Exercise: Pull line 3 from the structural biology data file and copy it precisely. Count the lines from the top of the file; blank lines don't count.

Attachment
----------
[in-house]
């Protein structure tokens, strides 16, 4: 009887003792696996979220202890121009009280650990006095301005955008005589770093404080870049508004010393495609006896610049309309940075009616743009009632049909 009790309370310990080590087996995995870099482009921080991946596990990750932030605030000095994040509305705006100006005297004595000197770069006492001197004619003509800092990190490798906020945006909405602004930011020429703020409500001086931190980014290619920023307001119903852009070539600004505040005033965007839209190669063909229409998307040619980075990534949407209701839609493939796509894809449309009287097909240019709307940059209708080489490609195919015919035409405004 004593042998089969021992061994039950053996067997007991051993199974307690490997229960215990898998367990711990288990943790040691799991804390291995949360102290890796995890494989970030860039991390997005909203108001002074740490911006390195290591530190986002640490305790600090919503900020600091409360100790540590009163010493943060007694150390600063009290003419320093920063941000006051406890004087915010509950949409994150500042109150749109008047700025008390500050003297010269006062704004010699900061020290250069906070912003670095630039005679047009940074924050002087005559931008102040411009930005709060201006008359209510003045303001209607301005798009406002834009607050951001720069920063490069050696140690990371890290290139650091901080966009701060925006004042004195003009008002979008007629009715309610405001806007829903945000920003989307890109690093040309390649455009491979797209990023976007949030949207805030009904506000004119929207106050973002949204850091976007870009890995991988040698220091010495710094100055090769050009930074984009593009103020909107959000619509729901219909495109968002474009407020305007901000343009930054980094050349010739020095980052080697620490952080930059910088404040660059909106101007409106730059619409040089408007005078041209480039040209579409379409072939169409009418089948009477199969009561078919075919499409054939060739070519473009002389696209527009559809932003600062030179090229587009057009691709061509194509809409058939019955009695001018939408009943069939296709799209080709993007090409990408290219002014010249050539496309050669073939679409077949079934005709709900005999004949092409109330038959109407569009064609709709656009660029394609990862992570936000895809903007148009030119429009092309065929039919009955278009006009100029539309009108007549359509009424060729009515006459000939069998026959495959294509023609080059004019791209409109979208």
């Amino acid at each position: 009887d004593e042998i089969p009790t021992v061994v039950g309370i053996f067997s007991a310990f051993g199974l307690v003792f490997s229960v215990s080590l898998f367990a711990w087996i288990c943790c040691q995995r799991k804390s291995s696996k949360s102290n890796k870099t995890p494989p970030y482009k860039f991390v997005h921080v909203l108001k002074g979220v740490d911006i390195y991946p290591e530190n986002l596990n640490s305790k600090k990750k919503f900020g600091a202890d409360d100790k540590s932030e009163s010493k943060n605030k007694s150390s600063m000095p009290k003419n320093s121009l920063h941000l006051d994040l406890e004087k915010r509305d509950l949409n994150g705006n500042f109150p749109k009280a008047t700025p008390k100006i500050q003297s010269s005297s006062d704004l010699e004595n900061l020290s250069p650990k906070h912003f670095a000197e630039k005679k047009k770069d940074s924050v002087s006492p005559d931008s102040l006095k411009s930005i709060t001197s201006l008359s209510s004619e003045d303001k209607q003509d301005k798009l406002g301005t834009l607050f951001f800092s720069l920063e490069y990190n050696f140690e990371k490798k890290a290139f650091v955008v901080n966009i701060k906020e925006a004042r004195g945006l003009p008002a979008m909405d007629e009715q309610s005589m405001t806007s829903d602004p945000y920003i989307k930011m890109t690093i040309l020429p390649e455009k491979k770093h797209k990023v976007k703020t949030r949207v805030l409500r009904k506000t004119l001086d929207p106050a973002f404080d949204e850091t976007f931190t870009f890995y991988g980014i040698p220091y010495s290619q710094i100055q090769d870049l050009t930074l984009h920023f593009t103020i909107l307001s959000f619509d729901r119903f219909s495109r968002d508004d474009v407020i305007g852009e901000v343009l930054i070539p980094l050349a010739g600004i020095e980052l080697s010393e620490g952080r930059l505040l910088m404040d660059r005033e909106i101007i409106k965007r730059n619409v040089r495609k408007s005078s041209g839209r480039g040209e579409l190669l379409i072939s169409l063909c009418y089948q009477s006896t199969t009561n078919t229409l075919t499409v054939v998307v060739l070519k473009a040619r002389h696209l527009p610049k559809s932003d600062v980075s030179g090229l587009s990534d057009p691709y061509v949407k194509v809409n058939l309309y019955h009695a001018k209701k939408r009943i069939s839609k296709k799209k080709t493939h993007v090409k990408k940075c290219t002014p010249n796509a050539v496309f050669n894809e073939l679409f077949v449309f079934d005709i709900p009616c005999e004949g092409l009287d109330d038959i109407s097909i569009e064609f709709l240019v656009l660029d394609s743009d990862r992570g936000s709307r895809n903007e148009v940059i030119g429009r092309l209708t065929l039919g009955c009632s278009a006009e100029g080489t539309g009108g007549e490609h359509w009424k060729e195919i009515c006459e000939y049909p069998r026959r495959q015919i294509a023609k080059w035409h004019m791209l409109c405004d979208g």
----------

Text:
């Amino acid at each position: 009887d004593e042998i089969p009790t021992v061994v039950g309370i053996f067997s007991a310990f051993g199974l307690v003792f490997s229960v215990s080590l898998f367990a711990w087996i288990c943790c040691q995995r799991k804390s291995s696996k949360s102290n890796k870099t995890p494989p970030y482009k860039f991390v997005h921080v909203l108001k002074g979220v740490d911006i390195y991946p290591e530190n986002l596990n640490s305790k600090k990750k919503f900020g600091a202890d409360d100790k540590s932030e009163s010493k943060n605030k007694s150390s600063m000095p009290k003419n320093s121009l920063h941000l006051d994040l406890e004087k915010r509305d509950l949409n994150g705006n500042f109150p749109k009280a008047t700025p008390k100006i500050q003297s010269s005297s006062d704004l010699e004595n900061l020290s250069p650990k906070h912003f670095a000197e630039k005679k047009k770069d940074s924050v002087s006492p005559d931008s102040l006095k411009s930005i709060t001197s201006l008359s209510s004619e003045d303001k209607q003509d301005k798009l406002g301005t834009l607050f951001f800092s720069l920063e490069y990190n050696f140690e990371k490798k890290a290139f650091v955008v901080n966009i701060k906020e925006a004042r004195g945006l003009p008002a979008m909405d007629e009715q309610s005589m405001t806007s829903d602004p945000y920003i989307k930011m890109t690093i040309l020429p390649e455009k491979k770093h797209k990023v976007k703020t949030r949207v805030l409500r009904k506000t004119l001086d929207p106050a973002f404080d949204e850091t976007f931190t870009f890995y991988g980014i040698p220091y010495s290619q710094i100055q090769d870049l050009t930074l984009h920023f593009t103020i909107l307001s959000f619509d729901r119903f219909s495109r968002d508004d474009v407020i305007g852009e901000v343009l930054i070539p980094l050349a010739g600004i020095e980052l080697s010393e620490g952080r930059l505040l910088m404040d660059r005033e909106i101007i409106k965007r730059n619409v040089r495609k408007s005078s041209g839209r480039g040209e579409l190669l379409i072939s169409l063909c009418y089948q009477s006896t199969t009561n078919t229409l075919t499409v054939v998307v060739l070519k473009a040619r002389h696209l527009p610049k559809s932003d600062v980075s030179g090229l587009s990534d057009p691709y061509v949407k194509v809409n058939l309309y019955h009695a001018k209701k939408r009943i069939s839609k296709k799209k080709t493939h993007v090409k990408k940075c290219t002014p010249n796509a050539v496309f050669n894809e073939l679409f077949v449309f079934d005709i709900p009616c005999e004949g092409l009287d109330d038959i109407s097909i569009e064609f709709l240019v656009l660029d394609s743009d990862r992570g936000s709307r895809n903007e148009v940059i030119g429009r092309l209708t065929l039919g009955c009632s278009a006009e100029g080489t539309g009108g007549e490609h359509w009424k060729e195919i009515c006459e000939y049909p069998r026959r495959q015919i294509a023609k080059w035409h004019m791209l409109c405004d979208g």